Legacy Record - This information may be included in the List Entry Details.

Details

The monument includes a length of defensive bank and ditch, called a breastwork, dating to the English Civil War, which runs behind the coastal cliff of Little Porth on the north coast of St Mary's, Isles of Scilly. The breastwork in this monument forms the north western extent of an inter-related system of Civil War defensive fieldworks which survives along much of the north east coast of St Mary's. At the north western end of the monument, two prehistoric stone hut circles are exposed in the cliff section close to the north west end of the breastwork bank. The monument is divided into two separate areas by a 30m break where the breastwork's surviving length has been interrupted by a subsequent incursion of the coastal cliff. The Civil War breastwork survives as an earth and rubble bank, up to 2m wide and 0.7m high, with a ditch, up to 3.5m wide and 0.4m deep, along its landward side. The south east sector of the breastwork survives over 25m, extending north west from its original terminal behind a relatively high sector of the coastal cliff and descending to the lower cliff edge where its line has been truncated by recent coastal erosion. The erosion causes a gap 30m wide in the breastwork ditch and 45m wide in its bank. The breastwork reappears to the north west of the eroded gap and is visible over a further 70m to the north west, running immediately behind the coastal cliff which has eroded into the outer side of the breastwork bank in places. At the north west end of the monument the breastwork is again truncated by the coastal cliff. The two prehistoric hut circles are located 10m apart on a south east- north west axis. The south eastern hut circle is visible in the cliff face deposits beneath the north west surviving end of the breastwork bank. The hut circle has been truncated by the advancing cliff face such that only the south western arc of its inner wall face survives. Built of irregularly coursed slabs and rubble, it is visible over a length of 2m along the cliff face and is up to 0.5m high. The base of the hut circle wall is situated 1.5m above the present base of the cliff and is built on a dark sandy loam in which the walling is also embedded to the south east; adjacent to the north west of the walling, the silted deposits in the breastwork ditch cut enter the cliff section. The base of the wall is 0.2m above the upper limit of the orange natural subsoil with granite rubble, locally called `ram', which forms the lower 1.3m of the cliff section at this point. The upper edge of the wall extends along the top of the cliff edge. Ten metres along the cliff face to the north west, and beyond the surviving end of the breastwork, the other hut circle is visible both in the upper cliff section and in the surface of a hollow in the sand dunes behind the cliff. This hut circle also retains only the south west arc of its walling, together with some of the adjacent internal deposits within the arc. Its wall has an inner face of at least five spaced edge-set slabs, up to 0.5m long and 0.5m high, giving a surviving internal diameter of 2.5m; the nature of the wall's core is masked by dense surface vegetation on and behind the upper cliff section but previous observations have recorded a heaped rubble core, 0.5m wide. Where the wall's facing-slabs meet the cliff section, 1.75m high at this point, their bases are embedded in the dark sandy loam and show a similar relationship to the subsoil `ram' as described for the south eastern hut circle. The south east facing slab in the section has a smaller, vertical, packing slab, 0.25m high, against its inner face. The breastwork in this monument forms part of an integrated system of Civil War coastal defences which survives extensively around St Mary's and includes breastworks bordering potential landing places and near important settlements and installations, coupled with a system of batteries commanding complementary fields of fire over the waters around much of the island's coast. This breastwork provided cover against landing parties over a relatively low-lying portion of coastal cliff adjacent to Crow Sound, the principal approach for shipping from the east into the Isles of Scilly. This portion of breastwork supplemented a more extensive length of breastwork around the coastal edges of Innisidgen Hill and Helvear Down, from 70m south east of this monument. That breastwork incorporates three gun batteries and a blockhouse which themselves complemented the fields of fire of larger, more elevated batteries situated behind Bar Point, 85m south west of this monument, and on Helvear Hill, 500m to the south east. The prehistoric hut circles in this monument form the eastern part of a dispersed group of prehistoric settlement sites recorded in the inter-tidal zone and adjacent coastal exposures on the western side of Little Porth, together with traces of a broadly contemporary field system and evidence for later agricultural activity in the early medieval period. Inland from the coastal erosion zone along this northern edge of St Mary's, extensive sand dune formation has masked the land surfaces and any associated archaeological remains but sand extraction south of Bar Point has revealed a prehistoric regular field system from 165m WSW of this monument, with further hut circles exposed in the inter-tidal zone to the west. A similar field system is visible on the northern slopes of Innisidgen Hill, from 100m south east of this monument. Two broadly contemporary prehistoric funerary monuments, called entrance graves, are also located on Innisidgen Hill, 155m and 250m to the south east respectively, and a third funerary monument, a round cairn, is located 130m to the SSW on Helvear Down. Pollen analyses both from Innisidgen and the Bar Point field system have demonstrated the vegetational sequence accompanying these successive changes in land use and sea level.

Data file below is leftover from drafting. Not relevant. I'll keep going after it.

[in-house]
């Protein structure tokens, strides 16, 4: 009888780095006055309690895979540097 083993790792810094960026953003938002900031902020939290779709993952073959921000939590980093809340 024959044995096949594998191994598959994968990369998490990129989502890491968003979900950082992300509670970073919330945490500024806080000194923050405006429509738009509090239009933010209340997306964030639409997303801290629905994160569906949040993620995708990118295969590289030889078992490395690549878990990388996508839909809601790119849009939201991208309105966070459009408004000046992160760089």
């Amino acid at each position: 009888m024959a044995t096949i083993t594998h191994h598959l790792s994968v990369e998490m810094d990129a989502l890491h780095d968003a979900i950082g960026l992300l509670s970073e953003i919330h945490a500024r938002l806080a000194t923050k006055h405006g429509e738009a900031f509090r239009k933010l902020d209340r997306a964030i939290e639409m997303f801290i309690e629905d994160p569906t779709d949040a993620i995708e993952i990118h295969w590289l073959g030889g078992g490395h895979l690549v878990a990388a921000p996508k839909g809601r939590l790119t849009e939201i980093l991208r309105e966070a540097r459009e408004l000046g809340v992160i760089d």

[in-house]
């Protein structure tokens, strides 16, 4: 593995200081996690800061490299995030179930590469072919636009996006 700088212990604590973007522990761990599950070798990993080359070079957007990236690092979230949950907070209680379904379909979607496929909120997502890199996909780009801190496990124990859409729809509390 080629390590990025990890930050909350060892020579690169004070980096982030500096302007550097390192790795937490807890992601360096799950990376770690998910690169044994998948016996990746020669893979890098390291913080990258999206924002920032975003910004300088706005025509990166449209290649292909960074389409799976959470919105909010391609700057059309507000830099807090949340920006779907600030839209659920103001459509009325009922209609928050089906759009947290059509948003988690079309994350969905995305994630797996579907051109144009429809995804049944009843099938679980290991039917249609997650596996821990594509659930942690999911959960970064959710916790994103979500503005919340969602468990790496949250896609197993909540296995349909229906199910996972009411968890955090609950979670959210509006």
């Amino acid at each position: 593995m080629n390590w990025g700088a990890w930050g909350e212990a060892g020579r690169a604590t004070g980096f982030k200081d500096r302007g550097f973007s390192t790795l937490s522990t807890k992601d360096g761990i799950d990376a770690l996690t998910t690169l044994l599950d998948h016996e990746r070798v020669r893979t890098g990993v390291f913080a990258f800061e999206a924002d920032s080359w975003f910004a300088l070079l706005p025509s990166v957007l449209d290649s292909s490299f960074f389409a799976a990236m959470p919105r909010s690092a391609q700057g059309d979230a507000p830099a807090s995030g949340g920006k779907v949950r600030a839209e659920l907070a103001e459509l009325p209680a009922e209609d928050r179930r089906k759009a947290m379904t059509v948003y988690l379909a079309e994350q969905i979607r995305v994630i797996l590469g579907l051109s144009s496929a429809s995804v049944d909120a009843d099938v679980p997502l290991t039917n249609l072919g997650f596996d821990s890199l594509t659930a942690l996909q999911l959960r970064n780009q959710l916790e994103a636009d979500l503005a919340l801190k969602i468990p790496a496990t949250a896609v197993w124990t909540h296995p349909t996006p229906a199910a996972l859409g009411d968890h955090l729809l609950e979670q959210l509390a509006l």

MAP EXTRACT The site of the monument is shown on the attached map extract. It includes a 2 metre boundary around the archaeological features, considered to be essential for the monument's support and preservation.

Selected Sources

Books and journals
O'Neil, BH St J, Ancient Monuments of the Isles of Scilly, (1960)
Dimbleby, G W, 'Cornish Studies' in A buried soil at Innisidgen, St Mary's, Isles of Scilly, , Vol. 4/5, (1977), 5-10
Evans, J G, 'Cornish Studies' in Excavations at Bar Point, St Mary's, Isles of Scilly, 1979-80, (1983), 7-32
Evans, J G, 'Cornish Studies' in Excavations at Bar Point, St Mary's, Isles of Scilly, 1979-80, (1983), 7-32
Other
consulted 1994, Parkes, C/CAU, AM 107 for Scilly SMR entry PRN 7453.03, (1988)
consulted 1994, Parkes, C/CAU, AM 107 for Scilly SMR entry PRN 7471, (1988)
consulted 1994, Parkes, C/CAU, AM 107 for Scilly SMR entry PRN 7477, (1988)
consulted 1994, Parkes, C/CAU, AM 107 for Scilly SMR entry PRN 7477.02, (1988)
consulted 1994, Parkes, C/CAU, AM 107 for Scilly SMR entry PRN 7483, (1988)
consulted 1994, Parkes, C/CAU, AM 107 for Scilly SMR entry PRN 7486, (1988)
consulted 1994, Parkes, C/CAU, AM 107s for Scilly SMR entries PRN 7453.01-.02, (1988)
consulted 1994, Parkes, C/CAU, AM 107s for Scilly SMR entries PRN 7454-6; 7487, (1988)
consulted 1994, Parkes, C/CAU, AM 107s for Scilly SMR entries PRN 7476 & 7480, (1988)
Title: 1:2500 Ordnance Survey Map; SV 9112 Source Date: 1980 Author: Publisher: Surveyor:
Title: 1:2500 Ordnance Survey Maps; SV 9112 & SV 9212 Source Date: 1980 Author: Publisher: Surveyor:
Title: 1:25000 Ordnance Survey Maps; Isles of Scilly; Outdoor Leisure Series, No. 25 Source Date: 1992 Author: Publisher: Surveyor:

National Grid Reference: SV 91881 12828, SV 91950 12791

Map

Map
© Crown Copyright and database right 2017. All rights reserved. Ordnance Survey Licence number 100024900.
© British Crown and SeaZone Solutions Limited 2017. All rights reserved. Licence number 102006.006.
Use of this data is subject to Terms and Conditions.

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This copy shows the entry on 17-Dec-2017 at 11:41:51.

End of official listing